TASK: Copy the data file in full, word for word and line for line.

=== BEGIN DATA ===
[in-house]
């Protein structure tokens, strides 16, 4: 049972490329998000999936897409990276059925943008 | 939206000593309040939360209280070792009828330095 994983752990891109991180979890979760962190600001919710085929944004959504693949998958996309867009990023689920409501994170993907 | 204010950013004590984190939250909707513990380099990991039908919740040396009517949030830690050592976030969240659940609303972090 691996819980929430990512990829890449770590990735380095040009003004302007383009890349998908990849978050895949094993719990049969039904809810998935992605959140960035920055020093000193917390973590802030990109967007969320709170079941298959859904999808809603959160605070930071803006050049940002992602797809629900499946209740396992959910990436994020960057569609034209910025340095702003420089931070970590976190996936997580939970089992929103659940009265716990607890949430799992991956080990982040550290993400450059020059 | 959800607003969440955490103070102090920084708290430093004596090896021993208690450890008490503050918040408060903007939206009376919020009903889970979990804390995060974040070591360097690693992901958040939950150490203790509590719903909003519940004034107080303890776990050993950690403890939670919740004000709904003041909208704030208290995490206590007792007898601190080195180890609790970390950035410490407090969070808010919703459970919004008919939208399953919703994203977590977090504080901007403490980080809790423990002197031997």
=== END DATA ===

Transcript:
[in-house]
């Protein structure tokens, strides 16, 4: 049972490329998000999936897409990276059925943008 | 939206000593309040939360209280070792009828330095 994983752990891109991180979890979760962190600001919710085929944004959504693949998958996309867009990023689920409501994170993907 | 204010950013004590984190939250909707513990380099990991039908919740040396009517949030830690050592976030969240659940609303972090 691996819980929430990512990829890449770590990735380095040009003004302007383009890349998908990849978050895949094993719990049969039904809810998935992605959140960035920055020093000193917390973590802030990109967007969320709170079941298959859904999808809603959160605070930071803006050049940002992602797809629900499946209740396992959910990436994020960057569609034209910025340095702003420089931070970590976190996936997580939970089992929103659940009265716990607890949430799992991956080990982040550290993400450059020059 | 959800607003969440955490103070102090920084708290430093004596090896021993208690450890008490503050918040408060903007939206009376919020009903889970979990804390995060974040070591360097690693992901958040939950150490203790509590719903909003519940004034107080303890776990050993950690403890939670919740004000709904003041909208704030208290995490206590007792007898601190080195180890609790970390950035410490407090969070808010919703459970919004008919939208399953919703994203977590977090504080901007403490980080809790423990002197031997």